What kind of information would be helpful to provide during my informal review?
First, be sure the property description is correct. Ask the appraiser for the measurements of your home and lot. Gather blueprints, deed records, photographs, a survey, or your own measurements.
Are there any hidden defects, such as a cracked foundation or inadequate plumbing? Get photographs, statements from builders, or independent appraisals.
Collect evidence on recent sales of properties similar to yours from neighbors or real estate professionals. Ask the Appraisal District for the sales that it used to determine your value.
Consider using an independent appraisal by a real estate appraiser. Insurance records also may be helpful.
What if I do not agree with the decision of the appraiser following my informal review?
You will need to appear for your scheduled hearing.
What is the deadline for filing a protest?
You should file your written protest by May 15th or no later than 30 days after the Appraisal District mailed you a Notice of Appraised Value, whichever is later.
What type of evidence should I bring to my hearing?
If you recently purchased your property, bring a signed and dated closing statement and/or fee appraisal. Or collect evidence on recent sales of properties similar to yours from neighbors or real estate professionals. Ask the Appraisal District for the sales that it used to determine your value. Get documents or sworn statements from the person providing the sales information. Use sales that are similar to your property in size, age, location, and type of construction. Use recent sales – sales that occurred closest to January 1 are best.
Are the measurements for your home or business correct? If not, gather blueprints, deed records, photographs, a survey, or your own measurements. Are repairs needed or are there any hidden defects, such as a cracked foundation or inadequate plumbing? If so, provide estimates of repairs or insurance records indicating the property’s condition as of January 1 of the tax year. Get photographs and/or statements from builders or independent appraisals.
Will I have a long waiting period before my hearing?
The ARB meets on the half-hour between 8:00 a.m. and 5:00 p.m., with the last appointments scheduled at 4:30 p.m. Protest hearing registration will be open for the first one-half hour of each session. Based on this system, you may have a waiting period before your hearing.
What if I don’t agree with the ARB’s decision?
You must file a lawsuit with the district court no more than 60 days after receiving the written notice of the ARB’s decision. It is recommended that you consult with an attorney if you decide to appeal to district court.
As an alternative to appealing to district court, you may appeal through binding arbitration. Binding arbitration is only available for market/appraised value or equity determinations by appraisal review boards. Binding arbitration is available only if your property is a residential homestead, regardless of value; or a property with an appraised value of $5 million or less.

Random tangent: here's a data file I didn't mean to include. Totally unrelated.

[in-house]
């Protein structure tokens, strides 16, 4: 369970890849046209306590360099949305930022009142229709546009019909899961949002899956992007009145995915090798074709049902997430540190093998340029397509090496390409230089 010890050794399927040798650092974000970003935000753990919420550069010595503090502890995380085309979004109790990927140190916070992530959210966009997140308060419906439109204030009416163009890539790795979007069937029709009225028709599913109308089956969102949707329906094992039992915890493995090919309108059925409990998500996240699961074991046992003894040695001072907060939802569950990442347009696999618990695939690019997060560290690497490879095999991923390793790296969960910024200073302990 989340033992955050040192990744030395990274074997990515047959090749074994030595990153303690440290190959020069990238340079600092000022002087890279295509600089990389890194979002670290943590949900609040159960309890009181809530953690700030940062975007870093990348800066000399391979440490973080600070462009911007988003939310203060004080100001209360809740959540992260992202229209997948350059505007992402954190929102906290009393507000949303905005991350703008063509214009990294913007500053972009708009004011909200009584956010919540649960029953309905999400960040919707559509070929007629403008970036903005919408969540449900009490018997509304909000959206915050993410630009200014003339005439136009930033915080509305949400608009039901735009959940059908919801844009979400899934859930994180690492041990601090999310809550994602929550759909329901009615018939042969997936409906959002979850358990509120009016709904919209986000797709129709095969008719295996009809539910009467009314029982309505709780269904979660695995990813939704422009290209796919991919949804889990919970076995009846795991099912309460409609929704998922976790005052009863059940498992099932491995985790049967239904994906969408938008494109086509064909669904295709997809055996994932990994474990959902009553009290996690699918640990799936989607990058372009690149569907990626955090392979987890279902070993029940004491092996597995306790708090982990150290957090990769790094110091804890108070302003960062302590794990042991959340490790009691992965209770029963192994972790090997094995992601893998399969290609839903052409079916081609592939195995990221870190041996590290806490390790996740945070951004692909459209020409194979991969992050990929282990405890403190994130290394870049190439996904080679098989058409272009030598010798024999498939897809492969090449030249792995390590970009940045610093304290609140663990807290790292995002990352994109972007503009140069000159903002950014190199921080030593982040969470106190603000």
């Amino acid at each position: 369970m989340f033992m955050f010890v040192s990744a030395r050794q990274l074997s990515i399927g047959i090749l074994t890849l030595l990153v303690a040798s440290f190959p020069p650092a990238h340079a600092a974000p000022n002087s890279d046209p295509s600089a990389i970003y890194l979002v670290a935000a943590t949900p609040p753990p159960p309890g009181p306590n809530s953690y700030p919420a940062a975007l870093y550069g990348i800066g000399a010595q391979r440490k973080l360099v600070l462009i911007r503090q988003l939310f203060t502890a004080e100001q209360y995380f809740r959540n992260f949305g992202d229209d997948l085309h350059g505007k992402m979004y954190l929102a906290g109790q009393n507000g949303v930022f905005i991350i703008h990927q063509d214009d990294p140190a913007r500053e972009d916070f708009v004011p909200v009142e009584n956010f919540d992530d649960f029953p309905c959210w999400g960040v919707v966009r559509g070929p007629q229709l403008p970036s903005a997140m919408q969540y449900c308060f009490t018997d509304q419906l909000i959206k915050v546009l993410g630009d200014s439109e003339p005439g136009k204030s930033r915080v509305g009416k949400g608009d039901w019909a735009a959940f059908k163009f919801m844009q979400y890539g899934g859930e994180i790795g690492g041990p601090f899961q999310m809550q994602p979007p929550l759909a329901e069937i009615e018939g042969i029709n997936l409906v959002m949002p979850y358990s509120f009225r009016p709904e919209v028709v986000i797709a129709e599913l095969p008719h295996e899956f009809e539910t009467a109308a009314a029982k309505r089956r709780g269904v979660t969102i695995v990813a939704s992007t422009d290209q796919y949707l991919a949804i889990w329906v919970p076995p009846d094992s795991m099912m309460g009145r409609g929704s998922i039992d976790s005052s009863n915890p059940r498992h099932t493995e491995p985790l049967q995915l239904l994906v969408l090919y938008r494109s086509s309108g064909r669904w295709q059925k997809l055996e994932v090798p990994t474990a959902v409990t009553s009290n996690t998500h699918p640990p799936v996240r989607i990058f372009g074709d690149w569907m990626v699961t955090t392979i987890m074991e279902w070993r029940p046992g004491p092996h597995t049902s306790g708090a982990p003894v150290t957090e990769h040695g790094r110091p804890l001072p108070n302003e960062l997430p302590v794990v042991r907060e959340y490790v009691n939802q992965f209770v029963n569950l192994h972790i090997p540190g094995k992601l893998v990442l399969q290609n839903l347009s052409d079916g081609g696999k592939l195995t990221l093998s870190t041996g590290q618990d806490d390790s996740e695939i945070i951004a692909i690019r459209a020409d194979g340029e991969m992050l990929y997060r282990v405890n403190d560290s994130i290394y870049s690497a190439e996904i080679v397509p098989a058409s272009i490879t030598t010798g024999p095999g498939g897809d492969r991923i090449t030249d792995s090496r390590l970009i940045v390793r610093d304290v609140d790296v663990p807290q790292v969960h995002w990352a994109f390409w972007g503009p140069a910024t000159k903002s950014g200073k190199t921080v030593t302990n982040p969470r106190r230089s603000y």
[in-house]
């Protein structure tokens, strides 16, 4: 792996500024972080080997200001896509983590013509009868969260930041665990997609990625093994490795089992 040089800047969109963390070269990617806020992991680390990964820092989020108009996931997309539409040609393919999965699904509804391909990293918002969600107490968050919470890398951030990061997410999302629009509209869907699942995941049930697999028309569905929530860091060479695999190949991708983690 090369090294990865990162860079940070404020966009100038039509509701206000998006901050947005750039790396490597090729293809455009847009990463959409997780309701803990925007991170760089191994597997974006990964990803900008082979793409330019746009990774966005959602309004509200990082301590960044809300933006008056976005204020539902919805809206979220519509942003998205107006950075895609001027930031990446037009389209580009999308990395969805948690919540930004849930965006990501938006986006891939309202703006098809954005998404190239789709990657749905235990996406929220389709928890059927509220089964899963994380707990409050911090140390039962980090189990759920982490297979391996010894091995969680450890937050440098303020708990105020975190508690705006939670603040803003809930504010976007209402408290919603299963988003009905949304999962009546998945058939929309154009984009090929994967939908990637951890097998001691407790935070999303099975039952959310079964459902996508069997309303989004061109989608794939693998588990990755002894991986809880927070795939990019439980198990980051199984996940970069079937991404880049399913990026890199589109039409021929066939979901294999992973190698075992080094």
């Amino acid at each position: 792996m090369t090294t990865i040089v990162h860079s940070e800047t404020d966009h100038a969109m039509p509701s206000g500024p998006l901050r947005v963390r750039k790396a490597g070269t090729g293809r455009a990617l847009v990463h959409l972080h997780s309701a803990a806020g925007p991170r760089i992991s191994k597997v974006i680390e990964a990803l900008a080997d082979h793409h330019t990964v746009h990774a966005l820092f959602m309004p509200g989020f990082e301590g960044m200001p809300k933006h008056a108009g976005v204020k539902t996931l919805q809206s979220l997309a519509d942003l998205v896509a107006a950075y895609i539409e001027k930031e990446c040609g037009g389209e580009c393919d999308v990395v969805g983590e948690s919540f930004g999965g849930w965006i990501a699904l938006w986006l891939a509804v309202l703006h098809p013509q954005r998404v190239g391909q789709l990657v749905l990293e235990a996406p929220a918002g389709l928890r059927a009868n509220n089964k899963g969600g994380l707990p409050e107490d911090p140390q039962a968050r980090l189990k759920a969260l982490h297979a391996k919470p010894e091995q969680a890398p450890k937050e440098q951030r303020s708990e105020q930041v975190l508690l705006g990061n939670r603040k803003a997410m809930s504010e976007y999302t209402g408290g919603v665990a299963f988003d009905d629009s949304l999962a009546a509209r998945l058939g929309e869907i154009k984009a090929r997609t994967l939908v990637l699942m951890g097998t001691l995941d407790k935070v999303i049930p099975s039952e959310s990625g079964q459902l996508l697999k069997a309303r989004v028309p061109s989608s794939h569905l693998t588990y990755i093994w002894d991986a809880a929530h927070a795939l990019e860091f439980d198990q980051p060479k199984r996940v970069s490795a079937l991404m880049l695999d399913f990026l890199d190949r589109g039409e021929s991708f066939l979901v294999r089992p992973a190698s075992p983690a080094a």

BUSINESS PERSONAL PROPERTY RENDITIONS
What is a Business Personal Property rendition?
A rendition is simply a form that provides the appraisal district with the description, location, cost and acquisition dates for personal property that you own. The appraisal district uses the information to help estimate the market value of your property for taxation purposes.
Who must file a rendition?
Renditions must be filed by owners of tangible personal property that is used for the production of income.
What is the deadline for filing a Business Personal Property Rendition?
The last day to file your rendition is April 15th of each year. If that date falls on a weekend or holiday, the deadline is postponed to the next business day. If you mail your rendition, it must be postmarked on or before the deadline.
Can I request an extension of time to file my Business Personal Property Rendition?
The District will automatically grant an additional 30 days to file your rendition if you make a written request before the April 15th deadline. You must include the PID or Account Number for the property or properties you are requesting an extension for.
What happens if I do not file, or file late?
If you do not file your business personal property rendition, the appraised value of your property will be based on an appraiser’s estimate using comparable business types. In addition, if you fail to file your rendition before the deadline or you do not file it at all, you will be assessed a 10% penalty based on the amount of taxes assessed on your property. There is also a 50% penalty if a court finds you engaged in fraud or other actions with the intent to evade taxes.